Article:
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Wisconsin Privacy: What you need to know

Under Wisconsin law, an individual is afforded the legal right to be free from unreasonable invasions of privacy (WI Stat. Sec. 895.01). Under Wisconsin law, the definition of “invasion of privacy” includes:
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• Intrusion upon the privacy of another that would be highly offensive to a reasonable person in a place that a reasonable person would consider private or in a manner that is actionable for trespass;
• The use, for advertising purposes or for purposes of trade, of the name, portrait, or picture of any living person, without having first obtained the written consent of the person or, if the person is a minor, of his or her parent or guardian;
• Publicity given to a matter concerning the private life of another that would be highly offensive to a reasonable person; and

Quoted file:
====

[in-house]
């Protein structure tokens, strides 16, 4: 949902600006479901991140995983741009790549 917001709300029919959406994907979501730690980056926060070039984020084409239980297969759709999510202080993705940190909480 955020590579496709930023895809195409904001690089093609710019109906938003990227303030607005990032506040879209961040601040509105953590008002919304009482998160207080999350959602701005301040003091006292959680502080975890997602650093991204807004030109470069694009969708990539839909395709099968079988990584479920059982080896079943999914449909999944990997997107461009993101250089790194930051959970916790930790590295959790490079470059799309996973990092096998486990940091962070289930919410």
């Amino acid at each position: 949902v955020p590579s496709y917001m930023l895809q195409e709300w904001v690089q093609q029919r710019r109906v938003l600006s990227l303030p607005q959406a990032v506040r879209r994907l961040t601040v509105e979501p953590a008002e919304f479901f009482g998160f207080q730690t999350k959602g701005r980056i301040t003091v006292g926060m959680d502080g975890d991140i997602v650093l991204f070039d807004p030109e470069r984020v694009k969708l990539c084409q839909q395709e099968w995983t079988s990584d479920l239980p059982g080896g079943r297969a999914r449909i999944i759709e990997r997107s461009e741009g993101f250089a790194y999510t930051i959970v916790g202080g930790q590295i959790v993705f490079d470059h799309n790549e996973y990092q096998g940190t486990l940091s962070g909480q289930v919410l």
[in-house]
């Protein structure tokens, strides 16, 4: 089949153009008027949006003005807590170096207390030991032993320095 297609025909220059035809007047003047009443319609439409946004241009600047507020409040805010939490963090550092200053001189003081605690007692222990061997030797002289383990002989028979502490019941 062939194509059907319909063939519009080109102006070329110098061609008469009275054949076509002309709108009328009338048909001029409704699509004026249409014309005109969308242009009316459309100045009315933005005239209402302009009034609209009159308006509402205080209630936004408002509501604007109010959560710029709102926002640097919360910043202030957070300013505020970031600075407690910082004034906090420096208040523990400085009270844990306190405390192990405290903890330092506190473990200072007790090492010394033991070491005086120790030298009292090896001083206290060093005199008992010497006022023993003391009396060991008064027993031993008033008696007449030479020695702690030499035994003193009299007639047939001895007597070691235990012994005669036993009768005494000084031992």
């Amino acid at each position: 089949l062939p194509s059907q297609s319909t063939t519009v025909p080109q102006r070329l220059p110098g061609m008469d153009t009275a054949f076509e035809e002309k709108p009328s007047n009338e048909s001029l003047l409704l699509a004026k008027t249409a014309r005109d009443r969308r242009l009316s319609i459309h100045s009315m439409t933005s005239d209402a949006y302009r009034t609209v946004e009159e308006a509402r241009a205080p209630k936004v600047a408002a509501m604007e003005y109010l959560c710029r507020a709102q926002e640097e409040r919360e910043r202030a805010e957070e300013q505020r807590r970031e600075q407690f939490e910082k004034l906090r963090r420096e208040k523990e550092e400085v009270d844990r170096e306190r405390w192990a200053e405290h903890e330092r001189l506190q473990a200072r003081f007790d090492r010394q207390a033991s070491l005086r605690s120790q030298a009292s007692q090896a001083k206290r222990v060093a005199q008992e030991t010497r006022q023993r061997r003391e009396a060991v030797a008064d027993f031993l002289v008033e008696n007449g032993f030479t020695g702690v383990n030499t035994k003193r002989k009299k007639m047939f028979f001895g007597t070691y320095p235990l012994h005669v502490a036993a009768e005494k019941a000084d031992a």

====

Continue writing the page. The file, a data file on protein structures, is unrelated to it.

• Conduct that is prohibited under the criminal law regarding representations depicting nudity (WI Stat. Sec. 995.50).
Penalties. Violations of the law may result in equitable relief (e.g., a cease-and-desist order), monetary damages, and an award of reasonable attorneys' fees.
Frivolous actions. If an employer is successful in defending against an invasion of privacy claim, a Wisconsin court must then determine whether the claim was “frivolous.” A frivolous claim is defined by the law as one that either has no basis in law or equity (i.e., completely unfounded) or was commenced in bad faith or for harassment purposes. If the court determines that an employee's claim is frivolous, it must reasonably compensate the employer for those fees and costs incurred as a result of defending against the action (WI Stat. Sec. 995.50).
There is additional information on these common law rights of privacy.
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